The governor of Wisconsin’s newly announced proposal to legalize marijuana in the state is already getting significant pushback from leaders in the Republican-controlled legislature. But some members have signaled an interest in enacting more modest cannabis reforms such as decriminalization or allowing medical cannabis.
Gov. Tony Evers (D) said on Sunday that he will be including a full legalization plan in his 2021-23 budget request next week. It’s a step up from his 2019 proposal that called for legalizing medical marijuana and decriminalizing simple possession—which the GOP Assembly and Senate killed at the time.
But while the governor has evolved on the issue, Senate President Chris Kapenga (R) said on Wednesday that adult-use legalization is a non-starter with the GOP-controlled legislature.
“The legalization of recreational marijuana is not in the best interest of Wisconsinites,” Kapenga said in a press release on Wednesday. “There are serious health and societal issues that need to be understood, and Governor Evers shouldn’t sacrifice the safety of the people of Wisconsin—particularly our children—in pursuit of the mighty dollar.”
The Governor is adamant we follow science when it comes to COVID-19 but turns a blind eye when it comes to legalizing a drug that has no FDA approval—which all other medicines are subject to. What happened to the honorable goal of keeping the people of Wisconsin & our kids safe?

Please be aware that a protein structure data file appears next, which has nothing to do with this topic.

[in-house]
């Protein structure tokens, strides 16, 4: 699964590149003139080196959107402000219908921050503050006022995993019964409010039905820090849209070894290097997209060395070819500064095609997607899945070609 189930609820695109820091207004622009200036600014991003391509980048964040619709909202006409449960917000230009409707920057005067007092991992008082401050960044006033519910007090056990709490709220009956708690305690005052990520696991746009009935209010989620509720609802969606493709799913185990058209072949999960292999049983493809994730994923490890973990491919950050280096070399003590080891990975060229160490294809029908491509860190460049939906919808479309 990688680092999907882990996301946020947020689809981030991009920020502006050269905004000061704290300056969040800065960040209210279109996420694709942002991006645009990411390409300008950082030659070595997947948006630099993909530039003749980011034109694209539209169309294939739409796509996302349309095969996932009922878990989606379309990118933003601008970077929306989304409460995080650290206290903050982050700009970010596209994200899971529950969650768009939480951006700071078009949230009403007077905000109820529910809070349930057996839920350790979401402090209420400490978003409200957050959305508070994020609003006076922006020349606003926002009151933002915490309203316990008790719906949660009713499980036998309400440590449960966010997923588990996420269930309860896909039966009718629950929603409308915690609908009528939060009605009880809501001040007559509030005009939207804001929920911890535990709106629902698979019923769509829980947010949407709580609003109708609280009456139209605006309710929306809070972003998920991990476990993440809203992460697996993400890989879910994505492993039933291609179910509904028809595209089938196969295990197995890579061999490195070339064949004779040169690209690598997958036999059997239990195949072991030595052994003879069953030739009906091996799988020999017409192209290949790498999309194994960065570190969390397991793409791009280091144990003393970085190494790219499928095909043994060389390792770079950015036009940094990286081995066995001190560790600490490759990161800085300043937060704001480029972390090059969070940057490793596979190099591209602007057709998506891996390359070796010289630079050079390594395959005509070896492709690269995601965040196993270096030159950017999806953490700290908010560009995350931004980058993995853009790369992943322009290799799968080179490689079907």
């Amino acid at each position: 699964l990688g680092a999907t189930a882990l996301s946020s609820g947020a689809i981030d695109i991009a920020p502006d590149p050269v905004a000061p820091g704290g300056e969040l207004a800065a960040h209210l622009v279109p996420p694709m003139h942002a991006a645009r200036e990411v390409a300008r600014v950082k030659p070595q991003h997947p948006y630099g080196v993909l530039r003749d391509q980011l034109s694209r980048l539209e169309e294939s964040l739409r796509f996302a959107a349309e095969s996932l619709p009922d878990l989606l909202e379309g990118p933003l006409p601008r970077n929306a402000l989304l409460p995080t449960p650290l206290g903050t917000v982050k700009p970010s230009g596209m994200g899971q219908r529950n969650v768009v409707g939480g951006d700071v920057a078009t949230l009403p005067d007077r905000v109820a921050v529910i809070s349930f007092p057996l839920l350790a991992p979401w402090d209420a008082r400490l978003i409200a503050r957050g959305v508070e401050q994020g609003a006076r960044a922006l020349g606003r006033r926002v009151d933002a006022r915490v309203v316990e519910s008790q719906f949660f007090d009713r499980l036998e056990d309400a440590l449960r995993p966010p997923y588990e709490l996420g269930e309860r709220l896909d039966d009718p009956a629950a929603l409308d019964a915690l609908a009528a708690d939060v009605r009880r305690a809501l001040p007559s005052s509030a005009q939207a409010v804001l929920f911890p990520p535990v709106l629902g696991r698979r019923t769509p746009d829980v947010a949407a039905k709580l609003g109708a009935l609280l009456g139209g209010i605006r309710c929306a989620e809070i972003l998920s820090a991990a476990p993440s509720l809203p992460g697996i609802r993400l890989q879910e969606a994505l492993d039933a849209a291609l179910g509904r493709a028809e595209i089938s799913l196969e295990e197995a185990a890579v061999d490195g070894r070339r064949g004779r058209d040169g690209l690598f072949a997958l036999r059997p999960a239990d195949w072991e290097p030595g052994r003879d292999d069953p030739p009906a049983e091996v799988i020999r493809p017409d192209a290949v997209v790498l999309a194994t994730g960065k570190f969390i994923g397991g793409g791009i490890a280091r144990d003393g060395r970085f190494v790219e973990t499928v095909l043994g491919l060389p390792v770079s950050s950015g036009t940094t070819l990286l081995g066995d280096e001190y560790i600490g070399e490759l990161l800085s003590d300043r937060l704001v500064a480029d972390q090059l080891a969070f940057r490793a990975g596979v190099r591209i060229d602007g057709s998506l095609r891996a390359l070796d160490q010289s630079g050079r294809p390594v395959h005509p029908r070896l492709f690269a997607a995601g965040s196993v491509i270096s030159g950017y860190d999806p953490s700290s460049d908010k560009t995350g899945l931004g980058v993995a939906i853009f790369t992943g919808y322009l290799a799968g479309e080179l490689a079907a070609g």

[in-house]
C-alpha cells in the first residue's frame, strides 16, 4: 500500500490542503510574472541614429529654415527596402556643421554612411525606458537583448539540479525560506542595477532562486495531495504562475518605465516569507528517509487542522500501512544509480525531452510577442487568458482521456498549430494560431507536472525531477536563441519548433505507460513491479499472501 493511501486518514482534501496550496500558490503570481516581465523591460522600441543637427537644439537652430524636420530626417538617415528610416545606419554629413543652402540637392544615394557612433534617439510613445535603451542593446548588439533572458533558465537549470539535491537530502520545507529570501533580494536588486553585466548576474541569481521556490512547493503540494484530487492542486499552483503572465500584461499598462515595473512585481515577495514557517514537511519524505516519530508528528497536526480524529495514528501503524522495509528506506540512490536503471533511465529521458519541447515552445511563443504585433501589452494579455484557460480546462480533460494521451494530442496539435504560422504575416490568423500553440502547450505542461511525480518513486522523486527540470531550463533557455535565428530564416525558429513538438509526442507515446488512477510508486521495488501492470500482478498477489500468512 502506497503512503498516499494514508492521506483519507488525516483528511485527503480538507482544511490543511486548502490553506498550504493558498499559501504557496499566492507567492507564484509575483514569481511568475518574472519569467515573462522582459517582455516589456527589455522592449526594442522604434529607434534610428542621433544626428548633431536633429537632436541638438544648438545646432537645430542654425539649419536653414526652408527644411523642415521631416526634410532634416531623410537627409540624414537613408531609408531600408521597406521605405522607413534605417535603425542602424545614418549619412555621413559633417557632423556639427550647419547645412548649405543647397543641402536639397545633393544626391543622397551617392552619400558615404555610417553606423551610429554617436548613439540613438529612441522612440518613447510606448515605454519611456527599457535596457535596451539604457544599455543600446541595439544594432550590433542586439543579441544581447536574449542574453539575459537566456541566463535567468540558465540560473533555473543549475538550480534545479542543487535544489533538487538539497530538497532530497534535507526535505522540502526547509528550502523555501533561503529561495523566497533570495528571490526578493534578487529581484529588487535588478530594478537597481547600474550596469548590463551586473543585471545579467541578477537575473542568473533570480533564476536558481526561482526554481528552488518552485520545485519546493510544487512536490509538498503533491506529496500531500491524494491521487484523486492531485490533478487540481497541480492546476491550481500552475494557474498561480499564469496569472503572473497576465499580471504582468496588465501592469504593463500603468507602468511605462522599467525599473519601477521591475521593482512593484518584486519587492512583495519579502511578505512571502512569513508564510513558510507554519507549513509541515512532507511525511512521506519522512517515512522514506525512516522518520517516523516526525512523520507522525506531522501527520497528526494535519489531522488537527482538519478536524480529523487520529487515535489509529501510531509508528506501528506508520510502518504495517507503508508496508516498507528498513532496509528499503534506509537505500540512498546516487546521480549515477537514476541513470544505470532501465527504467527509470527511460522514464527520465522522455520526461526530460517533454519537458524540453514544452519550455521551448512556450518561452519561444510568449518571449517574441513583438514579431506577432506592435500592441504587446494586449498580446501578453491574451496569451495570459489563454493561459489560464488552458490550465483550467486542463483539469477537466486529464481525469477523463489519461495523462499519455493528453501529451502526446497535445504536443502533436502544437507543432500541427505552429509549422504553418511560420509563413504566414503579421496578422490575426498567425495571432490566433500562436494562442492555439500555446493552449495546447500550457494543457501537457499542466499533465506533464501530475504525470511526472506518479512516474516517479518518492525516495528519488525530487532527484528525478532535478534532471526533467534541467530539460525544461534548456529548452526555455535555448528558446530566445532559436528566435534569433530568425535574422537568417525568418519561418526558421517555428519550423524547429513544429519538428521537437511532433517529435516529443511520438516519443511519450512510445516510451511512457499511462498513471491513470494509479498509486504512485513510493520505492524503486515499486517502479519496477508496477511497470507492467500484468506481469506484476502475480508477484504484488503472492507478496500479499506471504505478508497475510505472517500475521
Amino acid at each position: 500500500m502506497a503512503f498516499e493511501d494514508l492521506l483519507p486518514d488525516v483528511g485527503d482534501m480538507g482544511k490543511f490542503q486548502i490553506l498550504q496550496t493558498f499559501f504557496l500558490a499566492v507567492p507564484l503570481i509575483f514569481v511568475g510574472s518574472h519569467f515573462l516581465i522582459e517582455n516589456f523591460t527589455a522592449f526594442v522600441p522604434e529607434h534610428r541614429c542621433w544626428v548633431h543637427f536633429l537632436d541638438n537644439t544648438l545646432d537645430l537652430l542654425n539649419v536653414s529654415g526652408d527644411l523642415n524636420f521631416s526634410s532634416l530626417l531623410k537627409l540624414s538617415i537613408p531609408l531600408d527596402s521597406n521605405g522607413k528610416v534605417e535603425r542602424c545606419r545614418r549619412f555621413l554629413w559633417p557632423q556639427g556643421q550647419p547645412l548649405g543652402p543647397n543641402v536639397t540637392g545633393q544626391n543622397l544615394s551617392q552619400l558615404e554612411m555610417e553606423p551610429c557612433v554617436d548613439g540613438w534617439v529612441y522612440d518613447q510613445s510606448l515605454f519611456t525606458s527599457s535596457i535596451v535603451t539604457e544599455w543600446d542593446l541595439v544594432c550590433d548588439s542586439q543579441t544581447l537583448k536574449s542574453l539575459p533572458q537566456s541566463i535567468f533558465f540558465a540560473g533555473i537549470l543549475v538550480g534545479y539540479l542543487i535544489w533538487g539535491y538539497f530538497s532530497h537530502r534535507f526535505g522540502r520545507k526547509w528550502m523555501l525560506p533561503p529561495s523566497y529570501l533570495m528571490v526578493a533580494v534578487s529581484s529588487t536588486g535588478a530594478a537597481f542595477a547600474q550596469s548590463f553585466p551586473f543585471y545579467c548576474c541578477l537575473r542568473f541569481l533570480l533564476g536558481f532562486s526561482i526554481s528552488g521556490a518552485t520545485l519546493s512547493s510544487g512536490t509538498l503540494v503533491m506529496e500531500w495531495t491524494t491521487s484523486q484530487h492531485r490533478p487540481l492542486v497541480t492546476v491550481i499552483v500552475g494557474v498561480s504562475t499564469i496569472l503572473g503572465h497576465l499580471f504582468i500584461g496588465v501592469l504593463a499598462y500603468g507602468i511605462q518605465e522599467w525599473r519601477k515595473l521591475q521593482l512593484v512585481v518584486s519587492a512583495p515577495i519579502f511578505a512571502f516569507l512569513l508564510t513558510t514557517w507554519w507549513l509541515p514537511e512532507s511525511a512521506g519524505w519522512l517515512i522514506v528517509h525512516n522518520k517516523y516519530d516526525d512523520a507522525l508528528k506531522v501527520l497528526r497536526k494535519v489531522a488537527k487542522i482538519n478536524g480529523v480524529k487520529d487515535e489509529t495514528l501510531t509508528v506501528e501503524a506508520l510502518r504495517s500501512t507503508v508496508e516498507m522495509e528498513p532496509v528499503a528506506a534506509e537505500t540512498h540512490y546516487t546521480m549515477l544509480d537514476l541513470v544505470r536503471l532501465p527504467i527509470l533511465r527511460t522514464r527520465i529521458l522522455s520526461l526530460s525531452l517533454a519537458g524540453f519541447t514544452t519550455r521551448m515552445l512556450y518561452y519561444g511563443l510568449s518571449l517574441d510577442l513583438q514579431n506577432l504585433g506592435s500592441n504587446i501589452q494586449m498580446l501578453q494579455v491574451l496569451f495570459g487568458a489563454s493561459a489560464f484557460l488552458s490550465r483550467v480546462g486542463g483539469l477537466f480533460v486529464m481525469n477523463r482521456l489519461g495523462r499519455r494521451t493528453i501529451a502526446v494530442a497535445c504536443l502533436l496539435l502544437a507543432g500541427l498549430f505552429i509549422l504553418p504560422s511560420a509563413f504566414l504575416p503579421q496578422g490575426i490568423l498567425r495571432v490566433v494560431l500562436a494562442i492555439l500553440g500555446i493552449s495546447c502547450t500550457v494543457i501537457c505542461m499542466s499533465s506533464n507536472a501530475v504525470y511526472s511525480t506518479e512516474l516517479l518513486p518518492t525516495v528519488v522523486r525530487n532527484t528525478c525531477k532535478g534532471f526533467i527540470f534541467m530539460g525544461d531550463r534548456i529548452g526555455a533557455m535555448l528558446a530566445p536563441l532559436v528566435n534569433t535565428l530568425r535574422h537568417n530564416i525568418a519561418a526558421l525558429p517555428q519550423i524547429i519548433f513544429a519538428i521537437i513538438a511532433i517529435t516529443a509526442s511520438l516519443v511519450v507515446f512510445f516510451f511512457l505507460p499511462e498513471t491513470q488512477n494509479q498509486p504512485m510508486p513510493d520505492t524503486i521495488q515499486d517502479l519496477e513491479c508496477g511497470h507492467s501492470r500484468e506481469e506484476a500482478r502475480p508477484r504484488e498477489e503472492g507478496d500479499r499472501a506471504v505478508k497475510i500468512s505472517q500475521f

— Sen. Chris Kapenga (@SenatorKapenga) February 10, 2021
“The Governor is adamant we follow science when it comes to COVID-19 but turns a blind eye when it comes to legalizing a drug that has no FDA approval—which all other medicines are subject to,” he said. “What happened to the honorable goal of keeping the people of Wisconsin and our kids safe?”
GOP lawmakers might not be willing to budge on adult-use marijuana for now, but there are some who see room for compromise. Assembly Speaker Robin Vos (R) has said, for example, that while he opposes recreational legalization or decriminalization, he is open to allowing medical cannabis—albeit not through the budget process.
And Sen. Mary Felzkowski (R) said recently that “if we start with medical marijuana inside a very regulatory framework, I think the citizens would be open to that.”
She plans to reintroduce a medical cannabis legalization bill this session and said she hopes that her colleagues will at least be willing to entertain a debate over the policy change.